i. Clearance and Leakage. Make the clearances small and you can meter low viscosity liquids very accurately over a large flow range. Make them too large and the flowmeter will not work well until the liquid is highly viscous. As an oval gear flowmeter is made smaller, the leak path becomes proportionately larger. If we take one of our smaller oval gear flowmeters and straighten out the leak path it can be defined as a strip some 60mm long by the clearance between the gear and the chamber. We would normally run that clearance at 0.03mm which gives a potential leak area of 1.8mm2 This is equivalent to a round hole nearly 1.5mm diameter. If you halved the size of the gears in all directions the leak path would become essentially half so still nearly a 1mm hole for a square-law reduction in gear size and efficiency. Bigger oval gears are easier to manufacture as they are more efficient at, relatively speaking, lower flows.
ii. Friction. If there is stiction an oval gear flowmeter will not start. If there is running friction the linearity will not be good. Like mini-turbines, friction must be kept to a minimum. However, there are fewer options with oval gear flowmeters as the bearings’ loads can be quite high. This is because the load induced by the meter’s pressure drop (which is necessary to work the meter) becomes problematic at higher flows.
iii. Fluid Viscosity. The fluid viscosity is fundamental to the performance of oval gear flowmeters. Most are not happy with non-lubricating low viscosity fluids such as water. However, we can minimise problems through selection of high-quality materials and precision manufacture. For example, hot water has a viscosity around 0.6 Centipoise which is very happy slipping through that theoretical clearance equivalent of a 1.5mm diameter hole without rotating the gears unless the mass of the gear is low, the friction minimal, and the clearances as tight as possible. A very small increase in viscosity (and usually lubrication) makes a vast difference to the efficiency of an oval gear flowmeter’s performance.
C: Ultrasonic Flowmeters
We are targeting the ultrasonic technology as providing the best solution for our many of current low flow developments. For the two technologies outlined above the pure mechanics of these systems is the limiting factor. Some energy needs to be injected into the system to achieve lower flow rates. There are also some problems to solve when producing low flow ultrasonic devices due to the sheer physics of the technology.
i. Basic physics. Time of flight ultrasonic meters work because sound speeds up when it travels with the flow and is retarded when it travels against it. Effectively the phase shift between these two signal transit times is twice the velocity of the fluid in the pipe. The lower the flow rate the lower this phase shift or time of flight in each direction becomes.
ii. Reduced bore sizes. Decreasing pipe diameter accelerates the velocity so increasing the phase shift between the upstream and downstream signals. Getting the ultrasonic signal into these smaller pipes is itself a problem. On our lowest flow Atrato ultrasonic flowmeter we inject and receive the ultrasound signal into a 6mm diameter bore but then reduce the pipe to a 1mm bore in the central section between the crystals to accelerate the liquid and increase the velocity. This comfortably permits us to meter flows down to 2ml/min.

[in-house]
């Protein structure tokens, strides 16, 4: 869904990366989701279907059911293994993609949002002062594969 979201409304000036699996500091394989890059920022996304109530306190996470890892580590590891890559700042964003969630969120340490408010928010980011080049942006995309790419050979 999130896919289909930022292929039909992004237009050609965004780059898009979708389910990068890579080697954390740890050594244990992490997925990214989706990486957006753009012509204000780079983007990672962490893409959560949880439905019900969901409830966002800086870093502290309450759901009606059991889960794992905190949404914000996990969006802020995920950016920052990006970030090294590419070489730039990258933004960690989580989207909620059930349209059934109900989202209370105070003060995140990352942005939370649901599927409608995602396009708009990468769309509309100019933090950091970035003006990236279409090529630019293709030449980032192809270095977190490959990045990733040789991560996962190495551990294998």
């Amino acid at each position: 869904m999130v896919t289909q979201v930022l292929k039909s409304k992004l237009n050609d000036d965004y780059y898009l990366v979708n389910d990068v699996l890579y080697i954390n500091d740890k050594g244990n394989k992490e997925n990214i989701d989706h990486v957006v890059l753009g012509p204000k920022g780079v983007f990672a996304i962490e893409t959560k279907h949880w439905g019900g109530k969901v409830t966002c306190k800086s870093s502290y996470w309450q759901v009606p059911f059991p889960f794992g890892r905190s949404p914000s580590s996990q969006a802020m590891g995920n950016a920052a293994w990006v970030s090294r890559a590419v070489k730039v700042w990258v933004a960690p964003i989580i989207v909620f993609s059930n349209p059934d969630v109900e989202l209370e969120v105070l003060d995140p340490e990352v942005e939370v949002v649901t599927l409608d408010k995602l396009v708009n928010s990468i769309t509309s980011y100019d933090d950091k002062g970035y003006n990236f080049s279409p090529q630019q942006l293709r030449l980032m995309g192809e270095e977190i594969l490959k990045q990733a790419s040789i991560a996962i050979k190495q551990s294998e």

iii. Future developments. We are working on even lower flow devices by utilising one of the unique features of our patented technology. We can send ultrasound around corners. We have successfully prototyped a device which effectively is a 300mm long 1mm diameter tube but produced in a 30mm diameter coil. The basic physics of this unique design increases the path length which significantly increases the difference between the up and down signals. However, there are also trade-offs with this design. The signals are seriously attenuated in such a long tight bore so signal to background noise ratio increases accordingly. This effectively dictates our flow range and low end flow capability. There is currently a point at which we start to lose efficiency with greater increased length and do not see any decrease in low flow measurement. Currently 0.25ml/min is the lowest flow we have successfully measured in the laboratory but improved electronics, algorithms and ultrasound coupling is likely to lower this threshold further.
D: Thermal Technology Flowmeters
These inherently mass flow devices are also becoming smaller with faster response times. By definition (unlike the flowmeter technologies outlined above) they can only handle specific fluids as the thermal transfer characteristics of each fluid changes the calibration of the device. Thus, a flowmeter set-up for one liquid would not accurately meter a second without a change in calibration factor. Currently for equivalent devices they do not perform with the same accuracy as our ultrasonic technology, but they do meter much lower flows.
Fast paced developments in miniaturising flow sensors is opening the way to measurement of flow in applications such as medical devices that would have previously never been thought possible.